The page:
Rivera concerned about Panthers' mental state, but not from Tiegate

"Right now, it's about the mental health of the team," Ron Rivera said. "It's been disappointing. It has. Expectations were high." Troy Wayrynen/USA TODAY Sports

CHARLOTTE, N.C. -- Carolina Panthers coach Ron Rivera is concerned about the mental state of his team, and it has nothing to do with the continued backlash over punishing quarterback Cam Newton for a team dress code violation.

It has everything to do with Carolina's 4-8 record 10 months after going to the Super Bowl.

"Right now, it's about the mental health of the team," Rivera said Monday. "It's been disappointing. It has. Expectations were high."

This may have been lost in what has to be the silliest story of the NFL season, which was Newton being benched for the first series of Sunday night's loss to Seattle for not wearing a tie on the flight a day earlier.

This story took on a life of its own, particularly after Newton said he'd worn a similar look before and not been punished.

Deadspin picked it up. TMZ Sports dug up a video in which it appeared Rivera was giving Newton the news. National talk shows led their broadcasts with this.

The New England Patriots once had their Spygate.

Now the Panthers have Tiegate.

Rivera is right to be concerned about the mental state of his team. The disappointment has been building for weeks, and it came to a head with a 40-7 loss that all but mathematically eliminated Carolina from making a fourth straight trip to the playoffs.

To mix that in with taking on the quarterback -- the reigning league MVP -- over a fashion faux pas could be dangerous territory.

Owners don't typically fire the star player.

They fire the coach.

This isn't to suggest Rivera's job is in jeopardy. You have to respect that he was willing to treat Newton like everyone else, even though he expected, in his words, the "feeding frenzy" that followed.

Rivera insisted there was no ulterior motive or underlying intent behind the decision other than it was a violation of a team rule. He recounted the five core values -- hard work, harmony, teamwork, listen, respect -- that team owner Jerry Richardson demands.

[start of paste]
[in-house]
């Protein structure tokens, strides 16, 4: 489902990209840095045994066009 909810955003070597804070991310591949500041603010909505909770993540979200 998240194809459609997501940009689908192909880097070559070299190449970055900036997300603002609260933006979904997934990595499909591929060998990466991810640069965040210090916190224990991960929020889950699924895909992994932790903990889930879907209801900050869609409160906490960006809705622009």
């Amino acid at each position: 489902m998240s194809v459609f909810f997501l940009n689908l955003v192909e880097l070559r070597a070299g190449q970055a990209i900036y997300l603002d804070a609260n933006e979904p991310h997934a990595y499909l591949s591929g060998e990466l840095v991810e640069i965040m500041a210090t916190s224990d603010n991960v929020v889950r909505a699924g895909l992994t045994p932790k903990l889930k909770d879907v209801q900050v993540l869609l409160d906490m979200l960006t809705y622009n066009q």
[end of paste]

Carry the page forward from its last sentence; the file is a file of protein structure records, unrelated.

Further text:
He said the story has been blown out of proportion, and it probably has when you consider the time spent talking about the quarterback of a 4-8 team.

One also has to remember that Rivera came from a military background in which codes and rules are at the core of his beliefs.

"You can be who you are," Rivera said. "You can keep your personality, but you've got to keep it within that framework."

Rivera says he's not concerned about a fallout in the locker room over his decision involving Newton. Only time will tell.

Rivera said his focus is on winning the next four weeks against San Diego, Washington, Atlanta and Tampa Bay. He has no other choice.

There eventually will be fallout, but it will come from the team's record, not Newton's travel attire.

Players that were the core of the magical 2015 season will be let go or simply not re-signed. Fullback Mike Tolbert has to be nervous, particularly after fumbling on the first play of Sunday night's loss.

Running back Jonathan Stewart has to be nervous. He turns 30 in March, and general manager Dave Gettleman cited age and production as reasoning for letting DeAngelo Williams go after the 2014 season.

An assistant coach or two might be fired. A coordinator might be sent walking.

These typically are the repercussions of a bad record, particularly from a team with high expectations. This is why Rivera is concerned about the mental state of his team more than what pundits are saying about his decision with Newton.

"We all had grand expectations," Rivera said. "Shoot, I really wanted to get back to the Super Bowl and win it. I'm not going to back off that. I made that statement earlier in the year and I still believe we had an opportunity, but we just didn't capitalize."